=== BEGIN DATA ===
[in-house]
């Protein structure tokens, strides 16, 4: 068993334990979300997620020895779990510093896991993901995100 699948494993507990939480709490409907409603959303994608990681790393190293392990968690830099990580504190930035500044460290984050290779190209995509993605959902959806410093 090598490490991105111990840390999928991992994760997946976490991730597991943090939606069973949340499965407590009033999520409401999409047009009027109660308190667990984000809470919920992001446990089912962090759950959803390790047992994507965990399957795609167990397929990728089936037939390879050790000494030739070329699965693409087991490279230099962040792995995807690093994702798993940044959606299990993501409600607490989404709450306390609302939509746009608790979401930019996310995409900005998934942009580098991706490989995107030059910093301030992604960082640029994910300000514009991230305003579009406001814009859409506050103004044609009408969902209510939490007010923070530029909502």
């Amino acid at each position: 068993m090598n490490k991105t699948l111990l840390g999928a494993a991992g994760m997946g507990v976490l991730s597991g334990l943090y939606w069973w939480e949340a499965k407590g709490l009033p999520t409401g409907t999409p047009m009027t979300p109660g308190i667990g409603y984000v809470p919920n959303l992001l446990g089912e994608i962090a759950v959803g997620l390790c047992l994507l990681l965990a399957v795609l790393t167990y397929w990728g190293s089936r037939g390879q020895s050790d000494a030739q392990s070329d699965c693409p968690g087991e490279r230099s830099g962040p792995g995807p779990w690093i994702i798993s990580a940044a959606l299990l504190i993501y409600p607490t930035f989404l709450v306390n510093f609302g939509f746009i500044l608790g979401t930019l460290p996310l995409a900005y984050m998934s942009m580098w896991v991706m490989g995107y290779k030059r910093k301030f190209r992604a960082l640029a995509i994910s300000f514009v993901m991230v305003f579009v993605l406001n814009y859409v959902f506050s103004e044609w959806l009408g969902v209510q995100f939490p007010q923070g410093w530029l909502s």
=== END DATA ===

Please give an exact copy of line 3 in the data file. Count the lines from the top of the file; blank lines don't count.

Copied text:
């Amino acid at each position: 068993m090598n490490k991105t699948l111990l840390g999928a494993a991992g994760m997946g507990v976490l991730s597991g334990l943090y939606w069973w939480e949340a499965k407590g709490l009033p999520t409401g409907t999409p047009m009027t979300p109660g308190i667990g409603y984000v809470p919920n959303l992001l446990g089912e994608i962090a759950v959803g997620l390790c047992l994507l990681l965990a399957v795609l790393t167990y397929w990728g190293s089936r037939g390879q020895s050790d000494a030739q392990s070329d699965c693409p968690g087991e490279r230099s830099g962040p792995g995807p779990w690093i994702i798993s990580a940044a959606l299990l504190i993501y409600p607490t930035f989404l709450v306390n510093f609302g939509f746009i500044l608790g979401t930019l460290p996310l995409a900005y984050m998934s942009m580098w896991v991706m490989g995107y290779k030059r910093k301030f190209r992604a960082l640029a995509i994910s300000f514009v993901m991230v305003f579009v993605l406001n814009y859409v959902f506050s103004e044609w959806l009408g969902v209510q995100f939490p007010q923070g410093w530029l909502s």